Rationale: COVID-19 ARDS could differ from typical forms of the syndrome.
Objective: Pulmonary microvascular injury and thrombosis are increasingly reported as constitutive features of COVID-19 respiratory failure. Our aim was to study pulmonary mechanics and gas exchanges in COVID-2019 ARDS patients studied early after initiating protective invasive mechanical ventilation, seeking after corresponding pathophysiological and biological characteristics.
Methods: Between March 22 and March 30, 2020 respiratory mechanics, gas exchanges, circulating endothelial cells (CEC) as markers of endothelial damage, and D-dimers were studied in 22 moderate-to-severe COVID-19 ARDS patients, 1 [1-4] day after intubation (median [IQR]).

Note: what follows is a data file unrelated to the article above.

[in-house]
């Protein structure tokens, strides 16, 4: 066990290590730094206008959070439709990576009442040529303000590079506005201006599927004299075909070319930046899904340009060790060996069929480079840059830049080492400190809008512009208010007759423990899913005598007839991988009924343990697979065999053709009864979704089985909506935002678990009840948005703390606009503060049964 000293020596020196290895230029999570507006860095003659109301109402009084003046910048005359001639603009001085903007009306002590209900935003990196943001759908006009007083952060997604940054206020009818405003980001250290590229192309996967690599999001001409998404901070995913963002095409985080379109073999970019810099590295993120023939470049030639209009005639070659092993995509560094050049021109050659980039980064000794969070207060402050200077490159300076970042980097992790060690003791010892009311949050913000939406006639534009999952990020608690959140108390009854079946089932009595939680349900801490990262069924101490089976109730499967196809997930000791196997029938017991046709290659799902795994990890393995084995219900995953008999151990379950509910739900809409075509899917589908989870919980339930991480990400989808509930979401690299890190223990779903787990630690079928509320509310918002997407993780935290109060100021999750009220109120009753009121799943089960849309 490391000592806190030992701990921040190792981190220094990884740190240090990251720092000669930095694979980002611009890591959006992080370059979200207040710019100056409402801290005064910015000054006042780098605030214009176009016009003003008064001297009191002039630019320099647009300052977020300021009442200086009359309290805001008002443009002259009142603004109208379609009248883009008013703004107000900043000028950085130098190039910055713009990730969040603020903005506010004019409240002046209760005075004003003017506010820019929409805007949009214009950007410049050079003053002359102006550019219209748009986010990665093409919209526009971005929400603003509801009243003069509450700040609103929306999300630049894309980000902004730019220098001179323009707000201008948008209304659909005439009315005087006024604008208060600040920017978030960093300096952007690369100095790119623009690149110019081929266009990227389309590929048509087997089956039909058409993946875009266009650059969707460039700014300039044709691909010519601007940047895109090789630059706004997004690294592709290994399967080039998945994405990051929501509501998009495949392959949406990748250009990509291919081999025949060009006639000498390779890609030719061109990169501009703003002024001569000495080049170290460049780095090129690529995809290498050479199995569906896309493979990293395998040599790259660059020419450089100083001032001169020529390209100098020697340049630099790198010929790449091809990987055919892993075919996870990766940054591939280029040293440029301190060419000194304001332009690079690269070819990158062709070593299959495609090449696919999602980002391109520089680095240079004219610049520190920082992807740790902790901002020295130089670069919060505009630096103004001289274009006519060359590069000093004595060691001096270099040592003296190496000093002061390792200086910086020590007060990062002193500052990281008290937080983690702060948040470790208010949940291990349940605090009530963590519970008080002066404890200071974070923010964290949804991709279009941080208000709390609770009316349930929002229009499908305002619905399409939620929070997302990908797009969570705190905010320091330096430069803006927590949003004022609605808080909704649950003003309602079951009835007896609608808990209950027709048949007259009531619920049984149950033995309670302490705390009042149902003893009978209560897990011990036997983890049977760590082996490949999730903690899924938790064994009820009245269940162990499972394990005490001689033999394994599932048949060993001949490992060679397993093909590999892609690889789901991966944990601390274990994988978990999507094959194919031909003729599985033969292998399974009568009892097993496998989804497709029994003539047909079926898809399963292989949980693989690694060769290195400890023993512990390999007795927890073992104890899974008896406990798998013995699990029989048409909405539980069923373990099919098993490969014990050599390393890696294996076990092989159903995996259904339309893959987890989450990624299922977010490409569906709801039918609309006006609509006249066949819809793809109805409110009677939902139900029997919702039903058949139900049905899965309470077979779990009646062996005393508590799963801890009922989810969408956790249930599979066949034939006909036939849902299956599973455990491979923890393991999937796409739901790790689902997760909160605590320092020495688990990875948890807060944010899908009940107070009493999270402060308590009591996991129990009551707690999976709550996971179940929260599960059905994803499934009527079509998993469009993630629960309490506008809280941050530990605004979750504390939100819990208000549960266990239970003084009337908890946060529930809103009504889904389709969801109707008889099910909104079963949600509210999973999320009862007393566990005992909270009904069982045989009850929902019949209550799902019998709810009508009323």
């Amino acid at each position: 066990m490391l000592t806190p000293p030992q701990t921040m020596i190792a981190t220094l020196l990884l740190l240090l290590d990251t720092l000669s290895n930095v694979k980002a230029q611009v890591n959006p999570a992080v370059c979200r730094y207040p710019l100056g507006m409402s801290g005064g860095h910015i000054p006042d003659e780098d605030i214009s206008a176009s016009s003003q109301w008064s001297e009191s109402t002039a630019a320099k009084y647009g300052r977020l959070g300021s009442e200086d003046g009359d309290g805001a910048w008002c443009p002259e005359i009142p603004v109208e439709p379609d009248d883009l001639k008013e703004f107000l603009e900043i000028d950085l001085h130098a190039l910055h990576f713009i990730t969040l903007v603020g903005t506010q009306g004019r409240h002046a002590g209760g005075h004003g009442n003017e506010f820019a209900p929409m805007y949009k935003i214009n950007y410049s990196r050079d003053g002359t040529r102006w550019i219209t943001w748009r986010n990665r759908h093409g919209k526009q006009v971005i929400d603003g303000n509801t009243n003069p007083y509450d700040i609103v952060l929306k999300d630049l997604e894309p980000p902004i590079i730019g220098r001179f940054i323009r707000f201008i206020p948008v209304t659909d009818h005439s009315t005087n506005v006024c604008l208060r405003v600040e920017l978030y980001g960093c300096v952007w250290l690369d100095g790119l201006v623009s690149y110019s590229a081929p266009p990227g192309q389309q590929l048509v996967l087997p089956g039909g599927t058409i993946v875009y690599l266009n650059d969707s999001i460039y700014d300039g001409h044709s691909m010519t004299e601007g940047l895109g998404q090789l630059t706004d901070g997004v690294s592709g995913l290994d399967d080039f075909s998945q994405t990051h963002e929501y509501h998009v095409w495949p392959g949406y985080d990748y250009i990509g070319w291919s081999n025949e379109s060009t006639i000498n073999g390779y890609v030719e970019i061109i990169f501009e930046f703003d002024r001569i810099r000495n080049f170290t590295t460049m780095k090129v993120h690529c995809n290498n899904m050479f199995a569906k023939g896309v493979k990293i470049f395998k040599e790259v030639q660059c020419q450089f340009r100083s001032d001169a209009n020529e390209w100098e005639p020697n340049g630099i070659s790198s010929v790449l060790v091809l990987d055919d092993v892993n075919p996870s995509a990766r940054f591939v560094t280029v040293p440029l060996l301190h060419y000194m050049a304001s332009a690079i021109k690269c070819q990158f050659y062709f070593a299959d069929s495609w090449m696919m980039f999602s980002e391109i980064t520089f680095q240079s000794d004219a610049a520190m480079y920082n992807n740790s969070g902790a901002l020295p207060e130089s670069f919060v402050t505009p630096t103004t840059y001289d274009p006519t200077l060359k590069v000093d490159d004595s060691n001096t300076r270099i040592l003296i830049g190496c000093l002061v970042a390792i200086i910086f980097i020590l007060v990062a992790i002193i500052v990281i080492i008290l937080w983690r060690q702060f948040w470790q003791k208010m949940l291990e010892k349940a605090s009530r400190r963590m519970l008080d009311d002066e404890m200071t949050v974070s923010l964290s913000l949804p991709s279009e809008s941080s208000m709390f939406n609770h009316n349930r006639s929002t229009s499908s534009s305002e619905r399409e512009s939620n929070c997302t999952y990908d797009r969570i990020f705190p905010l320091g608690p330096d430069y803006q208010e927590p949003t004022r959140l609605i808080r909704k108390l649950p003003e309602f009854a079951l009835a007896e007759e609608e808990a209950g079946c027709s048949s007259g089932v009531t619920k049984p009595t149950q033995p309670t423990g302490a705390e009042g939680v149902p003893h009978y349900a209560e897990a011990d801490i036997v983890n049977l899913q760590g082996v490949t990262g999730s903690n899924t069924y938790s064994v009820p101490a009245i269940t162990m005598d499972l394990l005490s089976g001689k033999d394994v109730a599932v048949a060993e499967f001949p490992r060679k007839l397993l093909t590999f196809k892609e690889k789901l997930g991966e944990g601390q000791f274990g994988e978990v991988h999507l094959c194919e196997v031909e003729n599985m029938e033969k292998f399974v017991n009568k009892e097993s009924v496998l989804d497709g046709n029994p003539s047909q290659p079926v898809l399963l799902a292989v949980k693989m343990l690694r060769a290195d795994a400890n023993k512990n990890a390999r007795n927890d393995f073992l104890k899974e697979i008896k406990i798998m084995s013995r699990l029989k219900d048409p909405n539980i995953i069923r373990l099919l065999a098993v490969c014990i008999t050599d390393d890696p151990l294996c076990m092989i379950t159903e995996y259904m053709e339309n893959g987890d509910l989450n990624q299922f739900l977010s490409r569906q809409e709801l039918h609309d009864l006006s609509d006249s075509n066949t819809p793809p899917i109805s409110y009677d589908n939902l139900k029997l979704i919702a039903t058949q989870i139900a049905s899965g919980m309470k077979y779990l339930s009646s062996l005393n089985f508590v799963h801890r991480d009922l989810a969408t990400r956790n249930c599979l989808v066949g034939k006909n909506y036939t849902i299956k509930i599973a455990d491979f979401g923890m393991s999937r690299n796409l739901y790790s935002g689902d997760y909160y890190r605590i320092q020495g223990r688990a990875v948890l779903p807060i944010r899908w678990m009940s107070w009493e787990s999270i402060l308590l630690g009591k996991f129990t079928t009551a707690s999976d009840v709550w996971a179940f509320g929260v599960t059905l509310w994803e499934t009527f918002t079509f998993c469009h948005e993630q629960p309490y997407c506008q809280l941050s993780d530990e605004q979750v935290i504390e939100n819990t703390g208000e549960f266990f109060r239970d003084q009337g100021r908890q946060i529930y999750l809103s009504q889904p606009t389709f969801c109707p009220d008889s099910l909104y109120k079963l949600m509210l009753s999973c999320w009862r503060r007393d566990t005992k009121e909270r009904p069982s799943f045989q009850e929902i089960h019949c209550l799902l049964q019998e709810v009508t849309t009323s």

Measurements and main results: Thirteen moderate and 9 severe COVID-19 ARDS patients were studied after initiation of high PEEP protective mechanical ventilation. We observed moderately decreased respiratory system compliance: 39.5 [33.1-44.7] mL/cmH2O and end-expiratory lung volume: 2100 [1721-2434] mL. Gas exchanges were characterized by hypercapnia 55 [44-62] mmHg, high physiological dead-space (VD/VT): 75 [69-85.5] % and ventilatory ratio (VR): 2.9 [2.2-3.4]. VD/VT and VR were significantly correlated: r2 = 0.24, p = 0.014. No pulmonary embolism was suspected at the time of measurements. CECs and D-dimers were elevated as compared to normal values: 24 [12-46] cells per mL and 1483 [999-2217] ng/mL, respectively.
Conclusions: We observed early in the course of COVID-19 ARDS high VD/VT in association with biological markers of endothelial damage and thrombosis. High VD/VT can be explained by high PEEP settings and added instrumental dead space, with a possible associated role of COVID-19-triggered pulmonary microvascular endothelial damage and microthrombotic process.
Keywords: ARDS; COVID-19; Physiological dead-space; Ventilatory ratio.